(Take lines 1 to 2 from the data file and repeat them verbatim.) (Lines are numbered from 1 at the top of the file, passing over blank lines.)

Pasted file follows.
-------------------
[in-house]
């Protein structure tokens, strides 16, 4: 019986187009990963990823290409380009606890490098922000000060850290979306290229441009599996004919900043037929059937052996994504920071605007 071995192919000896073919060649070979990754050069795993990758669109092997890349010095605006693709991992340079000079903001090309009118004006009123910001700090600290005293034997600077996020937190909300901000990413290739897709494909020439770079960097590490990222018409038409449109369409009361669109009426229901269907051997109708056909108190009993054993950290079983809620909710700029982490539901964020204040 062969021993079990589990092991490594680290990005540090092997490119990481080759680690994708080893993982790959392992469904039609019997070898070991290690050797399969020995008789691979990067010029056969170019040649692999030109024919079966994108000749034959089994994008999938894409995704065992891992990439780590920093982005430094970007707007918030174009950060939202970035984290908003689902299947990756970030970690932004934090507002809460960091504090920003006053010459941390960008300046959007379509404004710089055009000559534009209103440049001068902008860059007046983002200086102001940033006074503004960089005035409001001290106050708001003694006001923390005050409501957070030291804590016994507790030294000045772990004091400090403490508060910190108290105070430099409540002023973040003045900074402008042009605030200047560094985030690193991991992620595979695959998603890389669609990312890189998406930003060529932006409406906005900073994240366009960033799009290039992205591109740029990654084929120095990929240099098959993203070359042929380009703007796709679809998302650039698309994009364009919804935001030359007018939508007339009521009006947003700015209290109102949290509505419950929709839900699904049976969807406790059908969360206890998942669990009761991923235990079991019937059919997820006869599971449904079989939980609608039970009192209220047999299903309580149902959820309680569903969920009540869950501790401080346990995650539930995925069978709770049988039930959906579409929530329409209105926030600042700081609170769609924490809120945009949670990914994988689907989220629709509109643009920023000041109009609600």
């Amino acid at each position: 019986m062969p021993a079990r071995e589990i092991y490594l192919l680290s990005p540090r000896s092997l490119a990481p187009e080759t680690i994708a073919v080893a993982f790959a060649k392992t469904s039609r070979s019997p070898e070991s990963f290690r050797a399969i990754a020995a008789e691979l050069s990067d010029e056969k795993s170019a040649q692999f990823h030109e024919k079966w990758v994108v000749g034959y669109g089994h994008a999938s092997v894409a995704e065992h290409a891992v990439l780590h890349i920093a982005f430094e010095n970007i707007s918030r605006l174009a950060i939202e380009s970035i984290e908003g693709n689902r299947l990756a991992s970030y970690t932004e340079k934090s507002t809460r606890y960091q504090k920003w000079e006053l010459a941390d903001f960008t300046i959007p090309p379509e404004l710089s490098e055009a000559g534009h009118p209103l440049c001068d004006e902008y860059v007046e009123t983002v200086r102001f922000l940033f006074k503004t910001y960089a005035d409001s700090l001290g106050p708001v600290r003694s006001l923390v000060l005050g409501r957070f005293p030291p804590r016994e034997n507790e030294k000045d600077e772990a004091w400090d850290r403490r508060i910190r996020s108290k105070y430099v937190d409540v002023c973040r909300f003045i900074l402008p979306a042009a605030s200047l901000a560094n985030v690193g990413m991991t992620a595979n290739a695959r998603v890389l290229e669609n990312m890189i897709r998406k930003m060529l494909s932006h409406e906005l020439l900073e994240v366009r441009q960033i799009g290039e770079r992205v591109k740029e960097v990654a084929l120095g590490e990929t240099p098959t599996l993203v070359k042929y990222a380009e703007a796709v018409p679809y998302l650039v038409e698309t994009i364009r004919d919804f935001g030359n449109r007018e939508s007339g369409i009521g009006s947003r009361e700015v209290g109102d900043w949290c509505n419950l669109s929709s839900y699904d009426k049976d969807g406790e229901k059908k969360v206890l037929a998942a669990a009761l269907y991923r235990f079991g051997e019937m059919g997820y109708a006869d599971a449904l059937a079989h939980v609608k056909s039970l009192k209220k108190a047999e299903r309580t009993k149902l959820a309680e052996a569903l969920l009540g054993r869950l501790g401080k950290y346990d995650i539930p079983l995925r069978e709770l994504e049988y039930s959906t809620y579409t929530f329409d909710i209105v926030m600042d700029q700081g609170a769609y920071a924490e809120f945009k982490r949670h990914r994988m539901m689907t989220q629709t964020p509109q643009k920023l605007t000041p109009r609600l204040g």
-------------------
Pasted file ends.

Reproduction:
[in-house]
């Protein structure tokens, strides 16, 4: 019986187009990963990823290409380009606890490098922000000060850290979306290229441009599996004919900043037929059937052996994504920071605007 071995192919000896073919060649070979990754050069795993990758669109092997890349010095605006693709991992340079000079903001090309009118004006009123910001700090600290005293034997600077996020937190909300901000990413290739897709494909020439770079960097590490990222018409038409449109369409009361669109009426229901269907051997109708056909108190009993054993950290079983809620909710700029982490539901964020204040 062969021993079990589990092991490594680290990005540090092997490119990481080759680690994708080893993982790959392992469904039609019997070898070991290690050797399969020995008789691979990067010029056969170019040649692999030109024919079966994108000749034959089994994008999938894409995704065992891992990439780590920093982005430094970007707007918030174009950060939202970035984290908003689902299947990756970030970690932004934090507002809460960091504090920003006053010459941390960008300046959007379509404004710089055009000559534009209103440049001068902008860059007046983002200086102001940033006074503004960089005035409001001290106050708001003694006001923390005050409501957070030291804590016994507790030294000045772990004091400090403490508060910190108290105070430099409540002023973040003045900074402008042009605030200047560094985030690193991991992620595979695959998603890389669609990312890189998406930003060529932006409406906005900073994240366009960033799009290039992205591109740029990654084929120095990929240099098959993203070359042929380009703007796709679809998302650039698309994009364009919804935001030359007018939508007339009521009006947003700015209290109102949290509505419950929709839900699904049976969807406790059908969360206890998942669990009761991923235990079991019937059919997820006869599971449904079989939980609608039970009192209220047999299903309580149902959820309680569903969920009540869950501790401080346990995650539930995925069978709770049988039930959906579409929530329409209105926030600042700081609170769609924490809120945009949670990914994988689907989220629709509109643009920023000041109009609600």